Or, “I gotta be me.”

: Zubon

5 thoughts on “Adaptation”

  1. Interesting. I tend to be a low self-monitor in real life, but in a gaming context as defined, I would trend more towards the high self-monitoring side of things. I love having a stable of alts, the right tool for the job and being able to switch roles and strategies on the fly.

    The drawback of high self-monitoring in a game is possibly that one becomes a nervous wreck in group dungeons. There’s no comfortable settling down into your one role and doing it well. There’s “am I doing my role good enough?” “are others doing their roles sufficiently well?” “does anything else need to be covered?” “do I have to flexibly switch and cover something that’s not covered?” “oh dear god why am I the only one reacting to this situation?” *distraction* *overwhelm* (thud)

    Oh, and it’s awfully expensive and inconvenient to switch up certain things in GW2. I would have enjoyed the problem-solving process of the Queen’s Gauntlet a lot more if I didn’t have to worry about and foot the cost of decking out a new thief or a new necro in the right kind of gear and build to solve a situation that my guardians were having trouble with. I did enjoy the end result, a necro build I’m having a nice time with to this day, but the cost was a big barrier.

    In TF2, people who can’t adapt to situations they’ve already been in are my favorite as a sneaky engineer with a movable turret. “Oh yes, that sentry gun is still here!” “Nope, still hasn’t moved.” “Whoops, it’s in this corner now!” “Don’t look now, but me and my shotgun are right behind you!”

    13 deaths later, they come back as a spy. *slow clap*

  2. Fascinating. I was hitherto unaware of the term “self-monitoring” although not of the underlying content. I’ve always considered myself to be reasonably socially adaptable in exactly the context you describe. I’m not sure my range would extend quite as far as biker bar to high tea nowadays but in my twenties and thirties that could have been pretty much a literal description of a not-especially unusual day.

    When it comes to MMORPGs, things are very different. To what degree is the inflexibility you are observing low self-monitoring and to what degree is it role-playing? When you say that “High self-monitors may need a while to get their heads around the concept of having a single, fixed self-image, especially when you then abstract it to the self-image of a video game character” is that the same as saying high self-monitors just don’t *get* roleplaying?

    The follow-on from that is what, if any, is the correlation between high self-monitoring and the achiever archetype? I don’t think it’s controversial to observe that MMORPGs contain a lot less RP than they did a decade and more ago. It’s been suggested often of late that the genre has become heavily focused in favor of Achievers and I would say there’s a definite and ongoing trend towards systems that facilitate the adaptability of a single character to a number of functions (Rift’s Soul system, TSW’s skill wheel, GW2’s traits etc).

    Whether there’s a direct link or not, the combination of an increase in content appropriate for high self-monitors and achievers would seem to indicate a concomitant reduction in content for roleplayers, or at the very least that an environment originally designed to favor them has become less favorable over time.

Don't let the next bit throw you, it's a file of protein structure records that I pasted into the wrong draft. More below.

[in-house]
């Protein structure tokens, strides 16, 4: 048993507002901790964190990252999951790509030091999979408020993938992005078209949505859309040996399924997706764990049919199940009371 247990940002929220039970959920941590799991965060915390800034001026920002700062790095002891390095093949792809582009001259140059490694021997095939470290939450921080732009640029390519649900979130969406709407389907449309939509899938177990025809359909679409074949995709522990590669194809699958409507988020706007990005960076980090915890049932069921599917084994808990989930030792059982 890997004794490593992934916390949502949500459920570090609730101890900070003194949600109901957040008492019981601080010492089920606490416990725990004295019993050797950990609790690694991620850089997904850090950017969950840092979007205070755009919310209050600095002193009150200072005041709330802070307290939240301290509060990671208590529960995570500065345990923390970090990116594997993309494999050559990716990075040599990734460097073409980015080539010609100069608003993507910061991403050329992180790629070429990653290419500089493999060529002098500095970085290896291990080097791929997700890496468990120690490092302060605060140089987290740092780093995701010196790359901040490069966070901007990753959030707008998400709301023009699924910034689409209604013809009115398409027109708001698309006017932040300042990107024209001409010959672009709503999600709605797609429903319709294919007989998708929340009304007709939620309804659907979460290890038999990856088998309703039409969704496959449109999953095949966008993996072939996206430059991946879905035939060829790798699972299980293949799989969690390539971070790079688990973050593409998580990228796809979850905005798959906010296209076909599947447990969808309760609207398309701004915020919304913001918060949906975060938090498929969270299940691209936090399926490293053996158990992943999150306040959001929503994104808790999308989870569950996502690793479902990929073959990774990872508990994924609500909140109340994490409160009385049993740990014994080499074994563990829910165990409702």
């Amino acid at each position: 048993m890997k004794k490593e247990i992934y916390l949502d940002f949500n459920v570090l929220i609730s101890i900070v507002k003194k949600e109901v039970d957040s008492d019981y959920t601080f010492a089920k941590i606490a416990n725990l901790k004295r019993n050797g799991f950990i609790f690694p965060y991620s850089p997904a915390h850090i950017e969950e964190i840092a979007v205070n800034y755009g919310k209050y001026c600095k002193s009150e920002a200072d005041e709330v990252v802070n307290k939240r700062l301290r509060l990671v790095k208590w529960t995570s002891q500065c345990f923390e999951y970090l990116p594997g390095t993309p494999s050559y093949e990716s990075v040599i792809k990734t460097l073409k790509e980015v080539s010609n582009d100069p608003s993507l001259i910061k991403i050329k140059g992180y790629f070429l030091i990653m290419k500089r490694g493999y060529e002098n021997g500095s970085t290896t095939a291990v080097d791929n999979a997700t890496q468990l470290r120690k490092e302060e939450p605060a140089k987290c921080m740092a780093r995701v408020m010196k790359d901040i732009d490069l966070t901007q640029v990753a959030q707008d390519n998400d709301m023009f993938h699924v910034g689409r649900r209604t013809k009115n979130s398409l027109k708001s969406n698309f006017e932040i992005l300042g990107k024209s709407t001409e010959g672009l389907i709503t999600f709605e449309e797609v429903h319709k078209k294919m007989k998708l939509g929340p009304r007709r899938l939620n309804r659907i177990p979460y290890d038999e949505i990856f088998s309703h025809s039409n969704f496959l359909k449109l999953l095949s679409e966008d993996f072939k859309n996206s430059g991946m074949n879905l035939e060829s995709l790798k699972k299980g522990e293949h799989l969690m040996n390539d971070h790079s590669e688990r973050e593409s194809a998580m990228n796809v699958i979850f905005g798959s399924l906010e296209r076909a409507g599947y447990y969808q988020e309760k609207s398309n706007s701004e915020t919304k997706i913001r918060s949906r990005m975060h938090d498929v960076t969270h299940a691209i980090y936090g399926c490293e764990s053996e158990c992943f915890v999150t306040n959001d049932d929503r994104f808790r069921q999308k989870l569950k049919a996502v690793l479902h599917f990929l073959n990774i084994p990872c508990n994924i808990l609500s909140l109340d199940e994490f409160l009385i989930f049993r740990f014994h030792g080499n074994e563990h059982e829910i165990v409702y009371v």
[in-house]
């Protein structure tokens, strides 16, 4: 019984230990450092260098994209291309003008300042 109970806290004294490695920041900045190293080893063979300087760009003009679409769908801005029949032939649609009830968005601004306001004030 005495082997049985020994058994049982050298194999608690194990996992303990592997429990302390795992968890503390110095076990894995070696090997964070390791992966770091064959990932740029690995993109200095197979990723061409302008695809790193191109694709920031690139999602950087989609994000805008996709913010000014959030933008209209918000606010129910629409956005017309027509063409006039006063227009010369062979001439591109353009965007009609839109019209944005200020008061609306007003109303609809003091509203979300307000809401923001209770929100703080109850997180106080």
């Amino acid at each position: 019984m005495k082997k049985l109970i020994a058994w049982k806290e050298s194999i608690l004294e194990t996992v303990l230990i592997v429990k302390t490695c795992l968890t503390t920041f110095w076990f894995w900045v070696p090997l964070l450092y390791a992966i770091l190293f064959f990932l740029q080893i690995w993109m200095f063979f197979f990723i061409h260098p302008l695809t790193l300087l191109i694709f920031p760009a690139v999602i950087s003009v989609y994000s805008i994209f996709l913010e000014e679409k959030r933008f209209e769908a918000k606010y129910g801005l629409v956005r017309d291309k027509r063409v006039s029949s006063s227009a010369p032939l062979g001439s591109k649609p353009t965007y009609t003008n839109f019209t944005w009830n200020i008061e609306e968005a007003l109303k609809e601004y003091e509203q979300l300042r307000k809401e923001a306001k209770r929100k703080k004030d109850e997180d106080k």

Also, following on from Jeromai’s observation that cost is a factor in whether or not one chooses to re-spec characters in accordance with function, I’d add that so is laziness. I’m perfectly capable of re-doing my Rift Soul Points or re-traiting my GW2 characters. I just can’t be bothered. It’s tedious, dull, annoying busy-work. I don’t avoid doing it because I find it psychologically difficult; I avoid it because it bores the arse off me.

    It is true that as some form of roleplayer I do have a vague conception of who my characters are and what they would or would not do, but I’m not married to it. I’d be a lot more likely to “adapt” if I could do it with a single key-press. In games that allow stored profiles and macroed gear changes I have done that (although even then there’s the tedious busy-work of setting them up). But really, should you need to re-trait at all?

    If we go back to the biker bar/high tea example, isn’t the point of being a real high self-monitor that you can go straight from high tea to the biker bar wearing the same clothes and be accepted socially in both settings? If you have to go home and change into a set of leathers first, doesn’t that defeat the object?

    1. is that the same as saying high self-monitors just don’t *get* roleplaying?
      I would expect that a high self-monitor would be better equipped to roleplay a low self-monitor than vice versa, but either case would involve getting into a different mindset than one’s normal personality.

  3. Really interesting post!! You’ve definitely given me something to go away and think about.

    Something I’ve been playing of late (which I have no background in prior to these last six months) is card games – been playing Rise of Mythos, now the Hearthstone beta, just got into the Hex alpha, as well. I think what you’re talking about here is relevant to looking at how some people want to perfect a single deck and perfect their play with it; others love to constantly build completely new decks and try new ideas.